Limy bile

Limy bile stands for the presence of a viscous substance in the dependent parts of the gallbladder and/or bile ducts, almost entirely composed of calcium carbonate, and therefore highly radiopaque.

The terms limy bile and calcium milk gallbladder can be used interchangeably for incidentally discovered cases of milk of calcium in the gallbladder and/or bile ducts.

The term limy bile syndrome is reserved for cases with biliary symptoms 2, usually resulting from associated biliary tract disease, and not from the limy bile in the gallbladder itself 3.

Limy bile is a rare finding, with a prevalence of ~1% (range 0.1-1.7%) in patients that underwent biliary lithiasis surgery 4. Women are more frequently affected than men 3.

The disorder can occur in any age group, although patients over 40 years of age are most commonly affected 5.

There is a high association with biliary lithiasis 6,8 and chronic cholecystitis 7. Limy bile rarely migrates into the cystic and common bile ducts 6.

Limy bile may be an incidental finding 2 on X-ray or unenhanced abdominal scans performed for other reasons.

Relevant symptoms are those of cholestasis, e.g. right upper quadrant tenderness or jaundice, especially in those patients with an already known history of biliary disease 6.

Although the typical constitution of calcium milk is well known to be an inadequate concentration of calcium carbonate mixed with calcium phosphate and/or calcium bilirubinate 7, the exact pathophysiological mechanism as to its formation is not well understood. 

It is hypothesized, though, that limy bile develops from stasis of sludge and debris in the gallbladder 8, such as in a phrygian cap or a porcelain gallbladder, or due to bile duct obstruction or pancreatic tumours 7.

Eventually, the gallbladder becomes chronically inflamed 3 and nonfunctional, sometimes presenting as a hydrops. However, The thick, paste-like substance itself seldom migrates towards the distal biliary ducts 6 .

A milk of calcium gallbladder is highly radiodense on standard x-rays and CT 6. The density of calcium milk on radiographic studies and CT depends of the proportional presence of calcium carbonate 7 .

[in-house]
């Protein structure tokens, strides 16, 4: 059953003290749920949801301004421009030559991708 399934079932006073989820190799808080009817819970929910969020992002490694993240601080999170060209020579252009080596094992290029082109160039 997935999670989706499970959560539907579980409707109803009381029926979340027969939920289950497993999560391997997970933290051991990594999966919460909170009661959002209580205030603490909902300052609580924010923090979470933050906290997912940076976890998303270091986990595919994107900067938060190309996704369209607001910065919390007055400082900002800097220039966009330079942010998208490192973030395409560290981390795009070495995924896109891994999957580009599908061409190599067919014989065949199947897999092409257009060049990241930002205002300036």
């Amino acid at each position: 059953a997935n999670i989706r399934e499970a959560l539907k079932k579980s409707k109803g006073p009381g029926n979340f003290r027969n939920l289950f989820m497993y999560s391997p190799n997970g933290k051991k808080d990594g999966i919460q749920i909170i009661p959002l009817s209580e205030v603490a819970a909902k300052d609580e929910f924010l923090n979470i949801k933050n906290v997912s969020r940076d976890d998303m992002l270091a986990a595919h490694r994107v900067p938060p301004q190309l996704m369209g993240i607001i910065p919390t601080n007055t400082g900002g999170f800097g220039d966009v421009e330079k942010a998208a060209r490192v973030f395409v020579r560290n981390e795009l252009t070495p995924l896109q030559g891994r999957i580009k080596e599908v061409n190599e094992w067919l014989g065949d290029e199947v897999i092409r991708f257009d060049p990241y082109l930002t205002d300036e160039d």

A calcium-fluid level is usually seen on standing X-rays and CT due to its high relative weight, comparable to that of gallbladder sludge, calcium milk is found in the dependent portion of the gallbladder.

The so-called exclamation sign on standard radiography is pathognomonic for the associated presence of calcium milk in the common bile duct 9.

CT

Unenhanced CT much better appreciates the presence of any associated gallstones and the may or may not confirm the presence of calcium milk or stones in the distal bile ducts 7. Moreover, CT allows to assess for chronic cholecystitis and gallbladder hydrops

Ultrasound

Ultrasound is nonspecific for differentiating gallbladder sludge from limy bile 4 - in both cases, it will reveal the presence of a hyperechoic and heterogeneous substance dependently in the gallbladder.

MRI

MRI probably has no added value in the diagnosis of limy bile; MRCP however has a high sensitivity and specificity in detecting associated obstructive biliary tract pathology.

Spontaneous dissolution of limy bile has been reported 5, but usually limy bile is a chronic condition that needs to be treated surgically, especially when associated with (chronic) cholecystitis and (obstructive) bile duct stones, as it may lead to more severe conditions, such as emphysematous cholecystitis or pancreatitis 2.

As opposed to porcelain gallbladder, there are no reports of limy bile to predispose for malignancy.

Limy bile was probably discovered by Churchman in 1911 6, while the term calcium milk was coined by Knutsson in 1933 6.

The Germans initially used the word kalkmilchgalle 6 and the French term is lait calcique biliaire or syndrome de la bile calcique 2.

  • intrabiliary dye
    • recent ERCP 6
    • recent intravenous contrast administration in a patient with renal insufficiency
    • gastrobiliary, duodenobiliary, or colobiliary fistula
      • perforated ulcer or tumor 7
      • iatrogenic gastric or bowel wall defect
  • galbladder sludge
    • same appearance on ultrasound 4
    • intermediate to high density on X-ray and CT
  • gallstones
    • often concomitant
  • porcelain gallbladder 2
    • extensive calcification of the gallbladder wall
    • percancerous condition
Share article

Article Information

rID: 37752
Section: Pathology
Tag: cases
Synonyms or Alternate Spellings:
  • Milk of calcium bile
  • Milk of calcium gallbladder
  • Calcium milk bile
  • Limy bile syndrome

Support Radiopaedia and see fewer ads

Cases and Figures

  • Drag
    Case 1: ultrasound
    Drag here to reorder.
  • Drag
    Case 1: CT
    Drag here to reorder.
  • Drag
    Case 2
    Drag here to reorder.
  • Updating… Please wait.
    Loadinganimation

    Alert accept

    Error Unable to process the form. Check for errors and try again.

    Alert accept Thank you for updating your details.